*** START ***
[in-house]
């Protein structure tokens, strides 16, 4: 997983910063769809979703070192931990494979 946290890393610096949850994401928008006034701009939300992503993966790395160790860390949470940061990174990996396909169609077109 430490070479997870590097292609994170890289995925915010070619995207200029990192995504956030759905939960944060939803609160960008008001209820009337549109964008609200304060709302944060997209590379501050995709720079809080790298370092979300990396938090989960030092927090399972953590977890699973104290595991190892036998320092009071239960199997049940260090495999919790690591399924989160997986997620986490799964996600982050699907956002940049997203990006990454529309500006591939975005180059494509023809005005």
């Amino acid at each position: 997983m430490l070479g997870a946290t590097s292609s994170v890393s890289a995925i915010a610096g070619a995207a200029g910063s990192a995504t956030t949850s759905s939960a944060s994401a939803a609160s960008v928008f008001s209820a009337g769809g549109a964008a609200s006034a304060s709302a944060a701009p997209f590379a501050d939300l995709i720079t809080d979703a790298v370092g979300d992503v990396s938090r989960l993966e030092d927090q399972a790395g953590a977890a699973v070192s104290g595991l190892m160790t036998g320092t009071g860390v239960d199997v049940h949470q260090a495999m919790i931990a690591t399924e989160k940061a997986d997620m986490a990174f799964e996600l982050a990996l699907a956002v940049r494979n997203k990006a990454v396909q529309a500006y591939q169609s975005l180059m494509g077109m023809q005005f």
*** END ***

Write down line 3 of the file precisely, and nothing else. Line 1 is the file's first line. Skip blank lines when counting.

């Amino acid at each position: 997983m430490l070479g997870a946290t590097s292609s994170v890393s890289a995925i915010a610096g070619a995207a200029g910063s990192a995504t956030t949850s759905s939960a944060s994401a939803a609160s960008v928008f008001s209820a009337g769809g549109a964008a609200s006034a304060s709302a944060a701009p997209f590379a501050d939300l995709i720079t809080d979703a790298v370092g979300d992503v990396s938090r989960l993966e030092d927090q399972a790395g953590a977890a699973v070192s104290g595991l190892m160790t036998g320092t009071g860390v239960d199997v049940h949470q260090a495999m919790i931990a690591t399924e989160k940061a997986d997620m986490a990174f799964e996600l982050a990996l699907a956002v940049r494979n997203k990006a990454v396909q529309a500006y591939q169609s975005l180059m494509g077109m023809q005005f």